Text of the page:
As the Philadelphia Eagles' move to Phoenix appeared more likely, the National Football League yesterday called a special meeting for Tuesday to discuss the situation and three U.S. senators said they would introduce legislation to limit franchise shifts when Congress reconvenes next month.
In Philadelphia, Mayor Wilson Goode said the city has a "50-50 chance" of keeping the Eagles. He also said team owner Leonard Tose is seeking $42 million for an unspecified minority interest to keep the team in Philadelphia.
NFL Commissioner Pete Rozelle was said to be opposed to the move, partly on the grounds that it would strengthen the U.S. Football League's $1.2 billion antitrust suit against the NFL, according to Sen. Arlen Specter (R-Pa.). Don Weiss, executive director of the NFL, also said Rozelle opposed the move, but declined to say why.
There were no indications that the NFL would act to establish guidelines for a new rule on franchise shifts, as many lawyers contend a federal appeals court ruling in the Los Angeles Raiders antitrust case allows. The NFL holds that it is powerless to set such guidelines, and no vote was taken when the Colts moved from Baltimore to Indianapolis after the 1983 season.
"It primarily will be an airing of the facts on the situation as we know them," Weiss said. "The commissioner feels that under the circumstances a meeting is called for."
Other pro football sources said the owners likely will decide the league's public stand on the move; Rozelle was unavailable for comment.
In Philadelphia, Goode canceled a trip to the White House to negotiate with area businessmen in an effort to keep the franchise in his city, which it has represented for 51 seasons. Goode said it would be easier to sell the franchise outright, but Tose does not want to sell a controlling interest in the team.
Goode and three aides met with Tose for two hours Tuesday night. The mayor talked to about 75 Philadelphia businessmen yesterday and met with representatives of 15 lending institutions. Later, at a press briefing, Goode expressed hope that Philadelphia interests could put together the package by today, thus outbidding James Monaghan, a Canadian citizen and part-time resident of Phoenix who would buy a 25 percent interest in the team and move it to Arizona.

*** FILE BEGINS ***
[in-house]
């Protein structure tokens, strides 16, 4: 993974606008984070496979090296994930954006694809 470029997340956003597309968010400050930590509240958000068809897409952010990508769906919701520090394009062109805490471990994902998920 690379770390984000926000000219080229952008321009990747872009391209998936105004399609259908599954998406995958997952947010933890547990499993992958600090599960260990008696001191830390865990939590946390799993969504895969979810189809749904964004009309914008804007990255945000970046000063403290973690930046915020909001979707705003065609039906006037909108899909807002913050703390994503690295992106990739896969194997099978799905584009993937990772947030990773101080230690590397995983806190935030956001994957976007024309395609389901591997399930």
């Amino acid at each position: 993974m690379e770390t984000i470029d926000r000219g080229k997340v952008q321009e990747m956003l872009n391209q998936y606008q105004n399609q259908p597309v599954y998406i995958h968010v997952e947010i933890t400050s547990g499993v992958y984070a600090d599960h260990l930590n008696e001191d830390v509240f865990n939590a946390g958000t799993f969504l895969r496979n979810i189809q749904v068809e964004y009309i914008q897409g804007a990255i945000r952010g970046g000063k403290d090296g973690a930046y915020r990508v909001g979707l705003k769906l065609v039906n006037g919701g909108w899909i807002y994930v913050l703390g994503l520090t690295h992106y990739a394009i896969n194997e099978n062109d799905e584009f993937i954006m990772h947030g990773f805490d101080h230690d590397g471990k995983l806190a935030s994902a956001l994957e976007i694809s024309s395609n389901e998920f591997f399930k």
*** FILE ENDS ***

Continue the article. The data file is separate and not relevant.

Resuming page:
Goode said Tose had assured him and other city officials that nothing was signed with the Phoenix interests, but that negotiations were continuing. "The longer they continue, there's less likelihood we can keep the team here," Goode said.
Tose, who had announced through a spokesman Tuesday that he was considering a move to Phoenix, remained unavailable for comment. Monaghan also was unavailable.
Specter, speaking at a press conference on Capitol Hill, said he had spoken with Tose yesterday morning and was told there was "nothing binding in writing" that a deal was set in Phoenix. But one source said the move was "almost certain."
Bob Maynes, press secretary for Sen. Dennis DeConcini (D-Ariz.), said, "Our information, through multiple sources, is that the Eagles will move and an announcement will come as early as Monday. Dennis would be surprised if the move didn't take place."
But, in Phoenix, Michael Gallagher, chairman of the Mayor's Professional Sports Advisory Committee, denied he told the Philadelphia Inquirer the "move is done." Gallagher said he was not involved in negotiations with Tose or Monaghan.
"There's been a lot of speculation, maybe prematurely," Gallagher said. "I'm in the dark. What I'm getting is from the media."
The first reports of Tuesday's NFL owners meeting in New York came from Specter, as he announced he would reintroduce a bill he originally proposed in 1982 after the Raiders moved from Oakland to Los Angeles.
That bill would give the NFL limited antitrust exemptions only in the area of franchise relocation. "I intend to fight to keep the Philadelphia Eagles in Philadelphia and out of Phoenix," he said. "We have to set some standards for transfers of pro football teams . . .
"Now (with the move of the Raiders, Colts and possibly the Eagles and with the NFL rule on transfers ruled in violation of antitrust laws), you'll see a real epidemic of this type of transfer. No city is safe . . . It's open season on pro football teams."
The Specter bill, which he said may include baseball to prevent a move by the Pittsburgh Pirates, would allow teams to move if their stadium was inadequate or if the team had lost money for three consecutive years.
The DeConcini bill, originally introduced two sessions ago, would grant the NFL a limited antitrust exemption, so the rule voided by the courts would be legal. It required a three-fourths vote without any other guidelines.
A bill introduced last session by Sen. Slade Gorton (R-Wash.) would set criteria for franchises wishing to move in all professional sports and mandate an additional four NFL franchises by 1989, including teams in Baltimore and Oakland, and two baseball franchises by 1987. This bill was reported out of the Commerce Committee last session but never reached the floor for a vote. The other bills were never reported out by the Judiciary Committee.
Asked why he thinks he can keep the Eagles in Philadelphia, Specter said, "It's a lot earlier in the picture. The vans haven't started to load up in Philadelphia yet."